By Jack Tarrant
SAPPORO, Japan, Sept 16 (Reuters) - There is excitement in the air, mixed with a sense of trepidation, in Sapporo as the northern Japanese city prepares itself for an influx of rugby fans during the opening weekend of the World Cup.
Australia face Fiji and England take on Tonga in back-to-back matches on Sept. 21 and 22, with over 80,000 fans expected in the city over the weekend.
As the most northerly World Cup venue, Sapporo was allocated just two games at the beginning of the tournament -- before the weather worsens -- but the city intends to make the most of it.
Officials say they are hoping the matches help bring in 4.7 billion yen ($44.13 million) of revenue to the local economy across the weekend.
Sapporo welcomed 2.52 million visitors in 2017 and is well used to accommodating tourists heading to the city for the region's famous food and to visit the surrounding hiking trails and ski resorts.
The city is no stranger to major international sporting events having hosted the 1972 Winter Olympics and three group matches at the 2002 soccer World Cup.
One item on the itinerary for many rugby fans is likely to be a visit to the Sapporo Beer Museum.
A red-brick building that was originally a sugar factory, the museum welcomes almost half a million visitors every year, according to Director General Tokufumi Sumiyoshi.
The museum can accommodate 1,600 people in its beer hall, where visitors can also tuck into ‘Jingisukan’, a dish of local lamb grilled with vegetables.
"We have a big beer garden and it is our expectation that tourists during the Rugby World Cup will come," said Sumiyoshi, who expressed some concern that the nomihoudai, or 'all you can drink', option may cause some issues.
"We have heard that they can drink six or seven more times the amount of beer as Japanese people."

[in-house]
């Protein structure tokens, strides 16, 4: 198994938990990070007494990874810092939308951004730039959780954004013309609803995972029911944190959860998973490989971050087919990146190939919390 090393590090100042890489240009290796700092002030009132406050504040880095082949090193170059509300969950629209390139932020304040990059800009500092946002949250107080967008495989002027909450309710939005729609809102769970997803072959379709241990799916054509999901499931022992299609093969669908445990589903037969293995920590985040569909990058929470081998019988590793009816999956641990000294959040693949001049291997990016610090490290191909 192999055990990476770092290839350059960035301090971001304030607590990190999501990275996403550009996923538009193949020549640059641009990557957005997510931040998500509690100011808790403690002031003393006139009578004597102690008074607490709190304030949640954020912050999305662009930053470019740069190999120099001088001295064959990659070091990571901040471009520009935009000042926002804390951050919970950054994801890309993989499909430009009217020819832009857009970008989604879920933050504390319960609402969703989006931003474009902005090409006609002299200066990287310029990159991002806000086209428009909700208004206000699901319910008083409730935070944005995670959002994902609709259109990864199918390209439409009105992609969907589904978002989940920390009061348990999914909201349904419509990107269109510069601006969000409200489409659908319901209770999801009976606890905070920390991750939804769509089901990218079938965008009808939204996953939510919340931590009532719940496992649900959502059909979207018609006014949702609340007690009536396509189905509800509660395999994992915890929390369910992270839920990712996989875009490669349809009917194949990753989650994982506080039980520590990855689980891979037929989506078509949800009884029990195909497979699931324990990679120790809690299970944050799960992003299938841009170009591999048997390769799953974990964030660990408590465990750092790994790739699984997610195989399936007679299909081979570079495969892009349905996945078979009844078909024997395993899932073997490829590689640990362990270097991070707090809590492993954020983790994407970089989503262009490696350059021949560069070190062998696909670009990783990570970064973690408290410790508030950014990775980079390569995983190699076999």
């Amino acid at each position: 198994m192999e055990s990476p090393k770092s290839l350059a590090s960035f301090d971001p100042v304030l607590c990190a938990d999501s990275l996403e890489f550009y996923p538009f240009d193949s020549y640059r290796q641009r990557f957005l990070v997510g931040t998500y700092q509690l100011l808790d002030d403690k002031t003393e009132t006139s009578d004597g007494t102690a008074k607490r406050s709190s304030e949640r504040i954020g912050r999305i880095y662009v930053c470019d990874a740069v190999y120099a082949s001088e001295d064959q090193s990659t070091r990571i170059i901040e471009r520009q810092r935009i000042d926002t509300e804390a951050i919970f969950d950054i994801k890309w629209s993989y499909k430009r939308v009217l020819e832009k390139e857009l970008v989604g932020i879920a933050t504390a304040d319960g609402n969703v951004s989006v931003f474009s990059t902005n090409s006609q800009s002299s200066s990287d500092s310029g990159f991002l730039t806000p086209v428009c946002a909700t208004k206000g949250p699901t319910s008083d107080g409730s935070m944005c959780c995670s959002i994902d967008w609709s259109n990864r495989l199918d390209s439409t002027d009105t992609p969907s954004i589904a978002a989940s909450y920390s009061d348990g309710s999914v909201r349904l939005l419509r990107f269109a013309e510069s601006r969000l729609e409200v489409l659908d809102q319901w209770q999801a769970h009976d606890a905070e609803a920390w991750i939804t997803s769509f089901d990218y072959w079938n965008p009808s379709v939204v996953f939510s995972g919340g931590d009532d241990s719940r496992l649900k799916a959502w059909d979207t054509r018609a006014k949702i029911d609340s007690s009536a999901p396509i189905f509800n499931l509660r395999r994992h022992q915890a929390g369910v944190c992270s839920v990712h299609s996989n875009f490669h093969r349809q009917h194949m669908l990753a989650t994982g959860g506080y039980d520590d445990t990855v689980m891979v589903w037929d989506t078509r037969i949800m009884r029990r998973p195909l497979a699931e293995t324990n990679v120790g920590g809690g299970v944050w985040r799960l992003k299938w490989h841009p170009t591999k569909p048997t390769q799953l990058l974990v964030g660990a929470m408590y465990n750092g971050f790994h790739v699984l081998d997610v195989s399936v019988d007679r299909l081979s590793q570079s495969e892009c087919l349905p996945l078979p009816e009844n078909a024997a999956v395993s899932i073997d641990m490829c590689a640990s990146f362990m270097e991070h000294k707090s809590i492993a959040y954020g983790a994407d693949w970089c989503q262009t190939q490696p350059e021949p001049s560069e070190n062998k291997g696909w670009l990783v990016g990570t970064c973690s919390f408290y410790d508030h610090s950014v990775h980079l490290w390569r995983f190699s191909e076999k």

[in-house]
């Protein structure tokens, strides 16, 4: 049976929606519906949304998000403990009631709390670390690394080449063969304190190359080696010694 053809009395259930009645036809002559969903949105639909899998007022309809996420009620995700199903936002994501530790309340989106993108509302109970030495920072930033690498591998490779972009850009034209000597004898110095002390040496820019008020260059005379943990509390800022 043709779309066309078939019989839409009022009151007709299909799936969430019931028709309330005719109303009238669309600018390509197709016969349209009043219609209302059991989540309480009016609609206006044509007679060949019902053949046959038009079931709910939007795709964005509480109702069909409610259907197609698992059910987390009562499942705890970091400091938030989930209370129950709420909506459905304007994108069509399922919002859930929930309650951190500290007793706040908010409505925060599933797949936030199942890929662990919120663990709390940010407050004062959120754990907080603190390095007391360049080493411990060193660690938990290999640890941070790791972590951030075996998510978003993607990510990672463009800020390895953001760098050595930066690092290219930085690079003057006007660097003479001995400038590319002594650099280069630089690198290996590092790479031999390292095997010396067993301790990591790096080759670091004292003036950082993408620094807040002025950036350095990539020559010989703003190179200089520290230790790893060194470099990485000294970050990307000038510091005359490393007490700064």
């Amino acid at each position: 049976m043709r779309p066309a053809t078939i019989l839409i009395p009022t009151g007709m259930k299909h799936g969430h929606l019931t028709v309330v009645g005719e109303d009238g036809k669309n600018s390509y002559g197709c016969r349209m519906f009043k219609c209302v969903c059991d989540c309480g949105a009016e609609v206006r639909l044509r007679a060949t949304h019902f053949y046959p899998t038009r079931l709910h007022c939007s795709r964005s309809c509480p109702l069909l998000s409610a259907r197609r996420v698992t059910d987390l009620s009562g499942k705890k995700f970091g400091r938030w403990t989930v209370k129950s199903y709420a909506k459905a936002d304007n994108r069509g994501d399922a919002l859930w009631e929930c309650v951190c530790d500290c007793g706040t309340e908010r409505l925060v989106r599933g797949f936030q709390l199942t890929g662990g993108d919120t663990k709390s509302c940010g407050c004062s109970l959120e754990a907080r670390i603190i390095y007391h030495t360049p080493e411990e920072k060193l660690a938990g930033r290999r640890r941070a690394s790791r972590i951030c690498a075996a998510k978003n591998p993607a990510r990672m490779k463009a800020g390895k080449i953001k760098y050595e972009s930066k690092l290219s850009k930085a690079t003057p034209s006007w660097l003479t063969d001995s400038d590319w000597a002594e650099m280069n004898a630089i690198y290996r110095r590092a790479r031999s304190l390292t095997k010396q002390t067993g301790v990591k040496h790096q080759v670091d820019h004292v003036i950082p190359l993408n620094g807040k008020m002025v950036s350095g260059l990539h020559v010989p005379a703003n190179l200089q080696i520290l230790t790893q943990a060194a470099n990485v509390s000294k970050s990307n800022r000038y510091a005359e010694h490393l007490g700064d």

Making sure the beer taps never run dry is a priority.
"We know the number of beers seem really ridiculous but please have enough on hand," is the warning to local businesses delivered by Takanori Yamazaki from the Sapporo Sports Affairs Bureau.
"No beer issues is the name of the game here."
One place looking forward to the influx of parched rugby fans is the Brian Brew Irish pub, which expects to be open for 48 hours straight over the weekend.
"We are talking about having a special operation for the World Cup, including opening early," said landlord Ryusuke Hasegawa.
"We are preparing for them to enjoy until they get tired of drinking.
"(For the 2002 soccer World Cup), we opened the pub at 11 am and I started to pour beer at 11.30 ... the last customer I poured beer for was at four am so I kept pouring beer the whole day without any food."
The pub ran out of beer when Sapporo hosted matches involving England, Argentina and Germany at the 2002 soccer World Cup and Hasegawa is determined not to be caught short again.
"We sold the equivalent amount of one-month's worth of sales in three days," Hasegawa added. "That was soccer, rugby drinks more. Perhaps we make one-month of sales in a day.
"I think that is possible."
(Reporting by Jack Tarrant, editing by Nick Mulvenney)
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